When he came to see me, he brought with him several of the files I had taken to him, which had records of the financial improprieties. He said Lyn Dassenaike, the Manager of the School, yet another Illangakoon relation, had asked for the files, but he had replied that he would return them the following week. He told me that I should make copies of any relevant material, and this I did.
It took several months for Bradman and Co to frame charges, and by then I had abandoned my rooms and come back home. There was reason for despair, for Lyn Weerasekera had died. Before the crucial Board meeting, he tried to persuade his colleagues not to change the decision. To see S K Wickremasinghe, I think it was, he climbed several flights of stairs since there had been no electricity. Soon afterwards he had a heart attack and, after a few days in hospital, he died.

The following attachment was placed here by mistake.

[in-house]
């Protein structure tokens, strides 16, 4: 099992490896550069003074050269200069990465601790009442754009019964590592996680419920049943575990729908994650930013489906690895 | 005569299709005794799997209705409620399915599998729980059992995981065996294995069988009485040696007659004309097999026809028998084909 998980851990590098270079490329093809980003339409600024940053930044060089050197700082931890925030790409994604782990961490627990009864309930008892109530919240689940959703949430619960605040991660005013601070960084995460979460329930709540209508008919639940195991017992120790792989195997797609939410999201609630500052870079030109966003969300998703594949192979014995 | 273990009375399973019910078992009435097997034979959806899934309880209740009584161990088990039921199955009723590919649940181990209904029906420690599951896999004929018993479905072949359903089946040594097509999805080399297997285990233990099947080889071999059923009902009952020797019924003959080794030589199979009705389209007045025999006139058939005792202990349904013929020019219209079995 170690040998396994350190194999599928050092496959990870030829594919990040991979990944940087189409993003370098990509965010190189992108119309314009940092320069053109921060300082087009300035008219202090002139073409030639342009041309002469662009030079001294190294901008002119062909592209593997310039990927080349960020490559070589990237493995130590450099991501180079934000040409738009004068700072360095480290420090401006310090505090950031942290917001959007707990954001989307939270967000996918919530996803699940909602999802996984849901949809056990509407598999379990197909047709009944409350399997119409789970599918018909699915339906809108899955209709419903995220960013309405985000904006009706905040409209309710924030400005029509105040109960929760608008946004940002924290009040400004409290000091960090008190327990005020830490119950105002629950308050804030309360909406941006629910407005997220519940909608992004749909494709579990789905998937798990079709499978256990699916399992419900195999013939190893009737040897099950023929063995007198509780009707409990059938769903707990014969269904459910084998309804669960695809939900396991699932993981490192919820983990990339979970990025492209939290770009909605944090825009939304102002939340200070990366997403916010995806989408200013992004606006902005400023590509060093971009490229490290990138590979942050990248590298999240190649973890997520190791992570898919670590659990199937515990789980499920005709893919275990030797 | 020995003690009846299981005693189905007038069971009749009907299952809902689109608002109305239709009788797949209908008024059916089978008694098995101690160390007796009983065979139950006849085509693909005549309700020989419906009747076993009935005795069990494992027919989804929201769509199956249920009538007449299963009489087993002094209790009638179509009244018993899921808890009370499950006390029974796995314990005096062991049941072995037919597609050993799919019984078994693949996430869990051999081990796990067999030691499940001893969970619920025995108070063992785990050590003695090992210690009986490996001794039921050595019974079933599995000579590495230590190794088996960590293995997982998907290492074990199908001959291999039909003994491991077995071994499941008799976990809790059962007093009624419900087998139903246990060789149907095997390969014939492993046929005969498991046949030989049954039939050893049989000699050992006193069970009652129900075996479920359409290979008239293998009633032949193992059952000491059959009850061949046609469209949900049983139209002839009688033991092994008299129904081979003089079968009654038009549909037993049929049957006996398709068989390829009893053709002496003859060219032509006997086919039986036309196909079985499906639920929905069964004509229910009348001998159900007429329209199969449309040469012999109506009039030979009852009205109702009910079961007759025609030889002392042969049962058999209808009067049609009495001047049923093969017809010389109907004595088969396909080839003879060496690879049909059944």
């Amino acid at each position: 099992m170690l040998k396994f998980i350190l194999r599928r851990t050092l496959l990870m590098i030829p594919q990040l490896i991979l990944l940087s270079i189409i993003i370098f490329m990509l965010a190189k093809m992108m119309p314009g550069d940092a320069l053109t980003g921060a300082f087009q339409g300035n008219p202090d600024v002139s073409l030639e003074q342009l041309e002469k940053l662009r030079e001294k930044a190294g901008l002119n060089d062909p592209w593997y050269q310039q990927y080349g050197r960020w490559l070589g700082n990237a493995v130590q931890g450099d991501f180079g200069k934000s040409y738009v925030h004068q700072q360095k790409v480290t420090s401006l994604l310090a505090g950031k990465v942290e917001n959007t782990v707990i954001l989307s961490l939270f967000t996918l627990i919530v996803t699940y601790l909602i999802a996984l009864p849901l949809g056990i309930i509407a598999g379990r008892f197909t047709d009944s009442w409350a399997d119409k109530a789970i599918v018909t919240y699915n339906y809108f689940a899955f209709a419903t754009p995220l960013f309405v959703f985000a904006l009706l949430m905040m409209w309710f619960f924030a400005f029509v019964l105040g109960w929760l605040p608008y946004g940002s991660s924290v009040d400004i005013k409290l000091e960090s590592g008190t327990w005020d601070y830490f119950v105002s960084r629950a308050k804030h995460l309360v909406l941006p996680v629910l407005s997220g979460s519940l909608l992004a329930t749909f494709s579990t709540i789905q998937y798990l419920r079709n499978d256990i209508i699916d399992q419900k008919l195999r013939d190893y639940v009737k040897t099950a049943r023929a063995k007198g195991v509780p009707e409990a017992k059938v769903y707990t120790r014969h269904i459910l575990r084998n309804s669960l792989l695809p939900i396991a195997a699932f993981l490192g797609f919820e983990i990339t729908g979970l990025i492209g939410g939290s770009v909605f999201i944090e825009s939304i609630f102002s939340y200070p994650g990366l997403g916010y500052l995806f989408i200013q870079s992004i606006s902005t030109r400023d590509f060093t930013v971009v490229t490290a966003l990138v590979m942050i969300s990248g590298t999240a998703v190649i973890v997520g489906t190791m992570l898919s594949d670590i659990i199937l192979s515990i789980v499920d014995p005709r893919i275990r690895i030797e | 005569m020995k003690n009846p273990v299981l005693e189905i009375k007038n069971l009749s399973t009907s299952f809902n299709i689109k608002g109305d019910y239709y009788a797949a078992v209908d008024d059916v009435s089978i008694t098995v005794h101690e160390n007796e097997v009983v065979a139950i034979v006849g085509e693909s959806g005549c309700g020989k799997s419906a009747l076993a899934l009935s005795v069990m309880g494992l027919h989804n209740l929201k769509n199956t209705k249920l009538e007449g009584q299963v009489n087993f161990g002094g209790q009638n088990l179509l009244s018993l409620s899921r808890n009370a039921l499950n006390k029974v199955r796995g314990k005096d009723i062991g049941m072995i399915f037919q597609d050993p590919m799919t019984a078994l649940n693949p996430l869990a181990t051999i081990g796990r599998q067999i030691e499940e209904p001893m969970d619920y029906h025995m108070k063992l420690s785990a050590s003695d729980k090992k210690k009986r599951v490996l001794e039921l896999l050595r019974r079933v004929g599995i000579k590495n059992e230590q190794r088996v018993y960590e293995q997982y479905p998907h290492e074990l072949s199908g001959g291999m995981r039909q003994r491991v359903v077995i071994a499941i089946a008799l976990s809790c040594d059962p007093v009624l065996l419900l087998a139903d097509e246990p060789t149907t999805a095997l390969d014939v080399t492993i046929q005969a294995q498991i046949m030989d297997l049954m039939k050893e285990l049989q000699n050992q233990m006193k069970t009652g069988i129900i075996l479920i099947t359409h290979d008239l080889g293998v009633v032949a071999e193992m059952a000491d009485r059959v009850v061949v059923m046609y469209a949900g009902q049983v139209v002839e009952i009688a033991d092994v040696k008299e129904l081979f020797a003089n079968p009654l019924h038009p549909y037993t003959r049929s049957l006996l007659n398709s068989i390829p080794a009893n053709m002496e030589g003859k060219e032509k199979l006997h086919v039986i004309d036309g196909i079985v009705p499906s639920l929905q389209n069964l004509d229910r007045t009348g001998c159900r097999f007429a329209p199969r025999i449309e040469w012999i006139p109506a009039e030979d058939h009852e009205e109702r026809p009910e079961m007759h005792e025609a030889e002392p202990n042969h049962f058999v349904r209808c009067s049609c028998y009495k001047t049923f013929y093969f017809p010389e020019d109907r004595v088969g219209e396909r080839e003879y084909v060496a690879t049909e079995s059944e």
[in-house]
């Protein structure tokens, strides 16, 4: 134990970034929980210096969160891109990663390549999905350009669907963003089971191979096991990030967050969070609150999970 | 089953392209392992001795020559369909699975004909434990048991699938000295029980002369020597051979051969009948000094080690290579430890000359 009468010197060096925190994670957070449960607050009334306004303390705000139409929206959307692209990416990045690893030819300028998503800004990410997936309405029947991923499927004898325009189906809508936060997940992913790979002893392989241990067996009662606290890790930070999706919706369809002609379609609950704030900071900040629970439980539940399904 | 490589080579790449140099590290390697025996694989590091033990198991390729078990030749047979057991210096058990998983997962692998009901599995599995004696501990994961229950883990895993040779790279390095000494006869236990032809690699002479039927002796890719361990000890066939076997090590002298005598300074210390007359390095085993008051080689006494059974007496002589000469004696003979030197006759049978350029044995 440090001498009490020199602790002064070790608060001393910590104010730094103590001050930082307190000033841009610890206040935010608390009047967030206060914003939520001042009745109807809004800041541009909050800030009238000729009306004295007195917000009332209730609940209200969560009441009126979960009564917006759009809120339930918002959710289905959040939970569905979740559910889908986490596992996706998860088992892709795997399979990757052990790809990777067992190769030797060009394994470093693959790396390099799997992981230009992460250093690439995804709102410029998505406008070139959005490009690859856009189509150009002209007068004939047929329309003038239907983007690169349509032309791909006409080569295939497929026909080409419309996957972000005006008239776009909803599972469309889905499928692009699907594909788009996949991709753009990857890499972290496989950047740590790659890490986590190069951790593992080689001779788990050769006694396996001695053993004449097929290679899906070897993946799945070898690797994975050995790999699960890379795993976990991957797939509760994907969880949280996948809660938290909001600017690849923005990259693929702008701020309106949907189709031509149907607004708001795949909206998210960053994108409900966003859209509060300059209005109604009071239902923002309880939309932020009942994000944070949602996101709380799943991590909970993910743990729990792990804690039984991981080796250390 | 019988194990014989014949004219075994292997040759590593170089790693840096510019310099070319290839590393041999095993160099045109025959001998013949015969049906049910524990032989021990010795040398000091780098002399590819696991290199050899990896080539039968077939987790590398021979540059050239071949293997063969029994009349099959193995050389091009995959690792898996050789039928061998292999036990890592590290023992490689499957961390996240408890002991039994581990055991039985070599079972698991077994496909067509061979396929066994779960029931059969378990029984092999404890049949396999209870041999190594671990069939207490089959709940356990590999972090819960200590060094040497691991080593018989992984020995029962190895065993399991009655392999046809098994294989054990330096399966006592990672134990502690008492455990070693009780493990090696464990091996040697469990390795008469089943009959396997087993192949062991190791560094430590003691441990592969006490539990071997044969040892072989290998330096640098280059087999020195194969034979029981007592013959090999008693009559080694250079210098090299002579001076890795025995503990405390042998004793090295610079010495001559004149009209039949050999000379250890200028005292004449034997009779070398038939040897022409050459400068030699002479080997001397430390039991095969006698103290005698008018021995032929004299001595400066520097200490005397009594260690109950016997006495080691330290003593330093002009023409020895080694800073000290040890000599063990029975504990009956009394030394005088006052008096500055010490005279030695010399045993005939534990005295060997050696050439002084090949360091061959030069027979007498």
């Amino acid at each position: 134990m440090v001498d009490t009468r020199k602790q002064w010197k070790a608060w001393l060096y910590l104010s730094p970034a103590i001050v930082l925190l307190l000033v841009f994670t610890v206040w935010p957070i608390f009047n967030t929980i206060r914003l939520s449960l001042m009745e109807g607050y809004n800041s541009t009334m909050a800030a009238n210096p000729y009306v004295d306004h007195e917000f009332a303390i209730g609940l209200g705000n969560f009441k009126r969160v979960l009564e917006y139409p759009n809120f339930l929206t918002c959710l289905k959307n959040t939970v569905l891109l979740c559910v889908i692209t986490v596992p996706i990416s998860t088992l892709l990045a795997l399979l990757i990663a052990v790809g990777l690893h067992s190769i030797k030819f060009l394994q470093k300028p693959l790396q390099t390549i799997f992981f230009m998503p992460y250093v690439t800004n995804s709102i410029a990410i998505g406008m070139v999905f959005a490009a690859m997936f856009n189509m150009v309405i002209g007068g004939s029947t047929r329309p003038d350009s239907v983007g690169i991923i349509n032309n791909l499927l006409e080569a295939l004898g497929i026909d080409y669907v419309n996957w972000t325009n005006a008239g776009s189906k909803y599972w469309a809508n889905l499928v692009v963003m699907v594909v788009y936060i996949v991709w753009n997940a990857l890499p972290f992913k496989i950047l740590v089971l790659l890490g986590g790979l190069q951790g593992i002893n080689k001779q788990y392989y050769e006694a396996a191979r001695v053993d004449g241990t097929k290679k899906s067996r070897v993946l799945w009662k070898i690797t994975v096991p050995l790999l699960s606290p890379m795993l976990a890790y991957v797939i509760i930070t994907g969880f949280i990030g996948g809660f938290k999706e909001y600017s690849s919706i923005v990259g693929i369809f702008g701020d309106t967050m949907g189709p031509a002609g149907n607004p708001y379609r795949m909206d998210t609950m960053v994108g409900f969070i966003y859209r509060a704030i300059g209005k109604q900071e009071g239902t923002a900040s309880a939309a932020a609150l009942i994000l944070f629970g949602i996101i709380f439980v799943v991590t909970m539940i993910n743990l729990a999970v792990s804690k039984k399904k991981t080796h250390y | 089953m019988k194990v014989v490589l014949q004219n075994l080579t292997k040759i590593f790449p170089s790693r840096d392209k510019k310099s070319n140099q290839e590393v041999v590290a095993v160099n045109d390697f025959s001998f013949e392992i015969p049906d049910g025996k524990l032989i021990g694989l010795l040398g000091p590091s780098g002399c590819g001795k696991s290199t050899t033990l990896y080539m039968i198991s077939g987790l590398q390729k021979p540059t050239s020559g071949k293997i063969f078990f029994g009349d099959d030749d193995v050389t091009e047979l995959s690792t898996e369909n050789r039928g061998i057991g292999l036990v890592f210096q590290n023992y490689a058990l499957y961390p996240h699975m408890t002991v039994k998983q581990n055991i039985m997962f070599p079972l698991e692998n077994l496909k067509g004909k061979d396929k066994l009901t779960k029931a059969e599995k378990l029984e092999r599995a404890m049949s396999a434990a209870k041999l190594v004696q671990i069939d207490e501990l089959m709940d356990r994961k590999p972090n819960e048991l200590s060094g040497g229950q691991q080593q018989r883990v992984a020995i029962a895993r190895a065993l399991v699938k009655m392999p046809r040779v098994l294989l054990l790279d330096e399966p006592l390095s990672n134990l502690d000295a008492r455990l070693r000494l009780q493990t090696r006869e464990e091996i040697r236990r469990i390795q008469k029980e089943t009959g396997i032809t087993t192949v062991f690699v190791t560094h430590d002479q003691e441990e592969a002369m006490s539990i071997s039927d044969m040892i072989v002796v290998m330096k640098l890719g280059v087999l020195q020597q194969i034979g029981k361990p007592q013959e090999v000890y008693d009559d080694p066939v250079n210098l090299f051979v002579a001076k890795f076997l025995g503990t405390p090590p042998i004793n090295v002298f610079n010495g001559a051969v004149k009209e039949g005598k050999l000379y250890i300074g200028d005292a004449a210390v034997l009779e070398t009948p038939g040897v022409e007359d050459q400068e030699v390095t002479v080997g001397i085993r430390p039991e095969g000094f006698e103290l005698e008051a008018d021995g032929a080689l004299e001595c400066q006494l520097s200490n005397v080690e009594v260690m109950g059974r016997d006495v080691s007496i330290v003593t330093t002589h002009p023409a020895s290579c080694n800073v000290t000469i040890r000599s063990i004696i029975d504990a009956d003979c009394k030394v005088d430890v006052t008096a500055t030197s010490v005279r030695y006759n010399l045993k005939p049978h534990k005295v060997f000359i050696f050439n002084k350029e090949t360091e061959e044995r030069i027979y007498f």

I have never forgotten him. Perhaps the strongest line in James Joyce’s ‘Dubliners’ occurs in ‘The Dead’, when the protagonist’s wife recalls a young man who had been in love with her. He had died young, and when her husband asks how, not having heard the story before, she says she thinks he died for her.
Some years later I saw the Huston film of this story, and I still remember how Angelica Huston uttered the line with a catch in her throat. I have that same catch when I think of Lyn Weerasekera.